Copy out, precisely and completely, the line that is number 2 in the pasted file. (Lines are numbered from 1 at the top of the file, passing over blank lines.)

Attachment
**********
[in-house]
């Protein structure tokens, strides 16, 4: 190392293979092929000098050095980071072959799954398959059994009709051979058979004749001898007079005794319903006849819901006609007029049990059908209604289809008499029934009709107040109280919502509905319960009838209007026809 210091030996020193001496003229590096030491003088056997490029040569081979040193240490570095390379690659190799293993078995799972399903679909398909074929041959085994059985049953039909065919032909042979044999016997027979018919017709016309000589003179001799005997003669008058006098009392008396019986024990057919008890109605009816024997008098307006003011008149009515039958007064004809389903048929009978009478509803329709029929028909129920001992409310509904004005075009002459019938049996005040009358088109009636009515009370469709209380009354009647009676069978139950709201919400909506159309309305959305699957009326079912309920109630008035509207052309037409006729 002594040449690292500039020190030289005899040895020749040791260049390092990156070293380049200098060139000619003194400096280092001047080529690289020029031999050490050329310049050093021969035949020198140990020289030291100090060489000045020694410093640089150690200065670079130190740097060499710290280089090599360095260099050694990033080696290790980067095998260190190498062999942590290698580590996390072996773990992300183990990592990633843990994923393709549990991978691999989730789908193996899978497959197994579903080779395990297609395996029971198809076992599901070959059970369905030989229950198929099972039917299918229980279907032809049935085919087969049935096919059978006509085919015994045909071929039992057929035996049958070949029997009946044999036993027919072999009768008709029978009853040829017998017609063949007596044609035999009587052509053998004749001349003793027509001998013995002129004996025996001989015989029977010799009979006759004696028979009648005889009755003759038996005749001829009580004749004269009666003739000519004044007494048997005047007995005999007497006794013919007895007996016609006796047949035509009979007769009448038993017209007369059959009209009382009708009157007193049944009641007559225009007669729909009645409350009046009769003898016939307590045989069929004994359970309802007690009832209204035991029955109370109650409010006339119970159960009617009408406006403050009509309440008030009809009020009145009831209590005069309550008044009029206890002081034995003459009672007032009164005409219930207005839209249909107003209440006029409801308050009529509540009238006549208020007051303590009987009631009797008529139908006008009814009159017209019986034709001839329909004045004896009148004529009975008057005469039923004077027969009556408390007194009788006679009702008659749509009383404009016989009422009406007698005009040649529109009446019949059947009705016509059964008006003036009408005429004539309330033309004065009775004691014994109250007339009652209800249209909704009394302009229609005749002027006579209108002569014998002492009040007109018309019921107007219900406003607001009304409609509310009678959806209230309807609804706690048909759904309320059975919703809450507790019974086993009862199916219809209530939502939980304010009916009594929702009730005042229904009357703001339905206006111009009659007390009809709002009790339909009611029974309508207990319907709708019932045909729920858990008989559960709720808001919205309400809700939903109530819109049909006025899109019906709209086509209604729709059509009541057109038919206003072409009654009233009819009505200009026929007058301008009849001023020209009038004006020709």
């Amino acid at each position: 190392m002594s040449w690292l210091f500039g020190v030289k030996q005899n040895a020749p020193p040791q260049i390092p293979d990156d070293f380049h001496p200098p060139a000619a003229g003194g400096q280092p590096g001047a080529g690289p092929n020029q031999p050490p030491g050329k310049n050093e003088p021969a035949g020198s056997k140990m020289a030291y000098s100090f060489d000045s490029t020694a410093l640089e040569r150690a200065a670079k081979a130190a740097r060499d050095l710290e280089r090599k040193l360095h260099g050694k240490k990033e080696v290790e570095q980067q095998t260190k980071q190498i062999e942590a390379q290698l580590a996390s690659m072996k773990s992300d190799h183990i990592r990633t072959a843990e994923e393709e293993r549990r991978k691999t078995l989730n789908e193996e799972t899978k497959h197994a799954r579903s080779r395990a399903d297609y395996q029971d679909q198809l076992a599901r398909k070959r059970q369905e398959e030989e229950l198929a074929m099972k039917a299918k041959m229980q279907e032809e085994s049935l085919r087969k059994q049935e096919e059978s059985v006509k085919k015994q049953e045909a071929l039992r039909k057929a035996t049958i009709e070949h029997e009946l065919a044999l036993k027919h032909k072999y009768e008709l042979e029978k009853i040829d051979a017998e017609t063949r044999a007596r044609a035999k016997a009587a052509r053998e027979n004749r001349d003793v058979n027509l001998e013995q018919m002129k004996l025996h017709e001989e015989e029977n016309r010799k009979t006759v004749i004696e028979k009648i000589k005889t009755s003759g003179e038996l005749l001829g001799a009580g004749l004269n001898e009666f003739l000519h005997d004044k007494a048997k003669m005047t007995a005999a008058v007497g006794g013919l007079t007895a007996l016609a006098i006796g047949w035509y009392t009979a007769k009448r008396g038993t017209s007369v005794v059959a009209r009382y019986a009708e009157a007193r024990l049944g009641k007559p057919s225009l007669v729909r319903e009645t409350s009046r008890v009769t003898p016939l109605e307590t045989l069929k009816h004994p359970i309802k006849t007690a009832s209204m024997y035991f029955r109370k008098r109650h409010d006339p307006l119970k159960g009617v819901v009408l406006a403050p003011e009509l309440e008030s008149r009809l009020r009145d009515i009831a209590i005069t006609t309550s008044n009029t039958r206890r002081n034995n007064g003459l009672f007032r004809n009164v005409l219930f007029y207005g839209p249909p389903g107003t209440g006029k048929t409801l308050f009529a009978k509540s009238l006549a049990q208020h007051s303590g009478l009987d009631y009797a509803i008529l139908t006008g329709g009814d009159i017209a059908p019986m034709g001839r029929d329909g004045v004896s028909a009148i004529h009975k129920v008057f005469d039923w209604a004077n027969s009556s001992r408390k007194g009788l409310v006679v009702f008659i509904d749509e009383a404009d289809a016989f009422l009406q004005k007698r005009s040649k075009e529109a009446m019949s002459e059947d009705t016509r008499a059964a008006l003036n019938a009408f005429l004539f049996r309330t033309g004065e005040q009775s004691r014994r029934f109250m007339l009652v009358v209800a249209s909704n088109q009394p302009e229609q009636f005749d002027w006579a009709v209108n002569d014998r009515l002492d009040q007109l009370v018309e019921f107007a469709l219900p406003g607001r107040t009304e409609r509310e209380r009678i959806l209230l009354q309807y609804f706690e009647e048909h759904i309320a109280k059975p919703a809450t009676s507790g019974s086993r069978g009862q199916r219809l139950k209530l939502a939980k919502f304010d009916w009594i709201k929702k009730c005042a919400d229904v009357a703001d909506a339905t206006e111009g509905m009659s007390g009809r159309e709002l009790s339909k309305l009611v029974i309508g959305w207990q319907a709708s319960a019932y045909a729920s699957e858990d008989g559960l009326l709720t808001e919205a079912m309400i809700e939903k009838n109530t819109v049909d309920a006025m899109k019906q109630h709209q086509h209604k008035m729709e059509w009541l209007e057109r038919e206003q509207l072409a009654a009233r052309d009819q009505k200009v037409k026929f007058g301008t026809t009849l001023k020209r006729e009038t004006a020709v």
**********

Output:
């Protein structure tokens, strides 16, 4: 190392293979092929000098050095980071072959799954398959059994009709051979058979004749001898007079005794319903006849819901006609007029049990059908209604289809008499029934009709107040109280919502509905319960009838209007026809 210091030996020193001496003229590096030491003088056997490029040569081979040193240490570095390379690659190799293993078995799972399903679909398909074929041959085994059985049953039909065919032909042979044999016997027979018919017709016309000589003179001799005997003669008058006098009392008396019986024990057919008890109605009816024997008098307006003011008149009515039958007064004809389903048929009978009478509803329709029929028909129920001992409310509904004005075009002459019938049996005040009358088109009636009515009370469709209380009354009647009676069978139950709201919400909506159309309305959305699957009326079912309920109630008035509207052309037409006729 002594040449690292500039020190030289005899040895020749040791260049390092990156070293380049200098060139000619003194400096280092001047080529690289020029031999050490050329310049050093021969035949020198140990020289030291100090060489000045020694410093640089150690200065670079130190740097060499710290280089090599360095260099050694990033080696290790980067095998260190190498062999942590290698580590996390072996773990992300183990990592990633843990994923393709549990991978691999989730789908193996899978497959197994579903080779395990297609395996029971198809076992599901070959059970369905030989229950198929099972039917299918229980279907032809049935085919087969049935096919059978006509085919015994045909071929039992057929035996049958070949029997009946044999036993027919072999009768008709029978009853040829017998017609063949007596044609035999009587052509053998004749001349003793027509001998013995002129004996025996001989015989029977010799009979006759004696028979009648005889009755003759038996005749001829009580004749004269009666003739000519004044007494048997005047007995005999007497006794013919007895007996016609006796047949035509009979007769009448038993017209007369059959009209009382009708009157007193049944009641007559225009007669729909009645409350009046009769003898016939307590045989069929004994359970309802007690009832209204035991029955109370109650409010006339119970159960009617009408406006403050009509309440008030009809009020009145009831209590005069309550008044009029206890002081034995003459009672007032009164005409219930207005839209249909107003209440006029409801308050009529509540009238006549208020007051303590009987009631009797008529139908006008009814009159017209019986034709001839329909004045004896009148004529009975008057005469039923004077027969009556408390007194009788006679009702008659749509009383404009016989009422009406007698005009040649529109009446019949059947009705016509059964008006003036009408005429004539309330033309004065009775004691014994109250007339009652209800249209909704009394302009229609005749002027006579209108002569014998002492009040007109018309019921107007219900406003607001009304409609509310009678959806209230309807609804706690048909759904309320059975919703809450507790019974086993009862199916219809209530939502939980304010009916009594929702009730005042229904009357703001339905206006111009009659007390009809709002009790339909009611029974309508207990319907709708019932045909729920858990008989559960709720808001919205309400809700939903109530819109049909006025899109019906709209086509209604729709059509009541057109038919206003072409009654009233009819009505200009026929007058301008009849001023020209009038004006020709």